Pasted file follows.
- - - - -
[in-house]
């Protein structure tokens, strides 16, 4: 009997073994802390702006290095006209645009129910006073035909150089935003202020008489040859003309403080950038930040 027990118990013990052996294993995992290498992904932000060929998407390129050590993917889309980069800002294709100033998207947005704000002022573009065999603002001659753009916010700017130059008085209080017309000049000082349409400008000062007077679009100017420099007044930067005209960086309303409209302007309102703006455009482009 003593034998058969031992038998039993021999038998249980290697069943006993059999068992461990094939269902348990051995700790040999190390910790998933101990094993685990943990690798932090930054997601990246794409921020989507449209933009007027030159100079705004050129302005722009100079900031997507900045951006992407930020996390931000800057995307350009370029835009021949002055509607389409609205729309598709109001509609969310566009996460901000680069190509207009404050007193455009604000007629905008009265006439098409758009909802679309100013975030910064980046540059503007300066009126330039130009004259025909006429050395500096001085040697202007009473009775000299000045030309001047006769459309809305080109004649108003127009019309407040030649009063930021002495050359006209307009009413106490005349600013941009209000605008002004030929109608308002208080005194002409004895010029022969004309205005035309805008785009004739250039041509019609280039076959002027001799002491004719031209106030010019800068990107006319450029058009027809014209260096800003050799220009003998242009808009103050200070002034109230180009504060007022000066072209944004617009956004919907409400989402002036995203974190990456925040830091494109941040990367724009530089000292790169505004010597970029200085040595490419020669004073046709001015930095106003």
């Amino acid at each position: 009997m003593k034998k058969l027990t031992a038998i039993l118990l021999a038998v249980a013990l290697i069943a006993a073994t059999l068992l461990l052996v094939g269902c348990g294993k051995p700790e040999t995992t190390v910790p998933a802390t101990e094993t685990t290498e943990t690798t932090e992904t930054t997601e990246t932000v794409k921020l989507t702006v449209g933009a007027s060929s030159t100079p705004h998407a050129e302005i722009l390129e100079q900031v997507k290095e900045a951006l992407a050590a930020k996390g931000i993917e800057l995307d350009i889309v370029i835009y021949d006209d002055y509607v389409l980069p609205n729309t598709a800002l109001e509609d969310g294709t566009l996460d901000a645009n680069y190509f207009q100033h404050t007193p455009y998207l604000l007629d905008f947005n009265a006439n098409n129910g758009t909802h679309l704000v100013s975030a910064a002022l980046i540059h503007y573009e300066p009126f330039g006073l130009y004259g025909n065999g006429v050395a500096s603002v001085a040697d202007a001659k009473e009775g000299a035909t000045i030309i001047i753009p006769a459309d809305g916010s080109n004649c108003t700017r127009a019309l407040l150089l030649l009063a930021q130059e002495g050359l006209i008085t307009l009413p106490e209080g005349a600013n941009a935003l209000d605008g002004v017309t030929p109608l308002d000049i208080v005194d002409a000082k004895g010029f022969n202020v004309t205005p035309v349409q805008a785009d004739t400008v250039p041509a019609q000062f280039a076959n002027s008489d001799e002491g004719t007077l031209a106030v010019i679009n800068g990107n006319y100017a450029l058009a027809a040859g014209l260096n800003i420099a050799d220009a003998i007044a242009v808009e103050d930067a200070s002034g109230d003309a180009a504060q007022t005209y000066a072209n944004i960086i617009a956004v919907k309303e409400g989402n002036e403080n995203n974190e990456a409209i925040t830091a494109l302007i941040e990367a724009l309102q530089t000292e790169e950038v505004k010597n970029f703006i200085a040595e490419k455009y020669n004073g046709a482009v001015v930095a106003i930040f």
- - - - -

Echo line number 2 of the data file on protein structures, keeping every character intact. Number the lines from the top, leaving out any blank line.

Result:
């Protein structure tokens, strides 16, 4: 009997073994802390702006290095006209645009129910006073035909150089935003202020008489040859003309403080950038930040 027990118990013990052996294993995992290498992904932000060929998407390129050590993917889309980069800002294709100033998207947005704000002022573009065999603002001659753009916010700017130059008085209080017309000049000082349409400008000062007077679009100017420099007044930067005209960086309303409209302007309102703006455009482009 003593034998058969031992038998039993021999038998249980290697069943006993059999068992461990094939269902348990051995700790040999190390910790998933101990094993685990943990690798932090930054997601990246794409921020989507449209933009007027030159100079705004050129302005722009100079900031997507900045951006992407930020996390931000800057995307350009370029835009021949002055509607389409609205729309598709109001509609969310566009996460901000680069190509207009404050007193455009604000007629905008009265006439098409758009909802679309100013975030910064980046540059503007300066009126330039130009004259025909006429050395500096001085040697202007009473009775000299000045030309001047006769459309809305080109004649108003127009019309407040030649009063930021002495050359006209307009009413106490005349600013941009209000605008002004030929109608308002208080005194002409004895010029022969004309205005035309805008785009004739250039041509019609280039076959002027001799002491004719031209106030010019800068990107006319450029058009027809014209260096800003050799220009003998242009808009103050200070002034109230180009504060007022000066072209944004617009956004919907409400989402002036995203974190990456925040830091494109941040990367724009530089000292790169505004010597970029200085040595490419020669004073046709001015930095106003």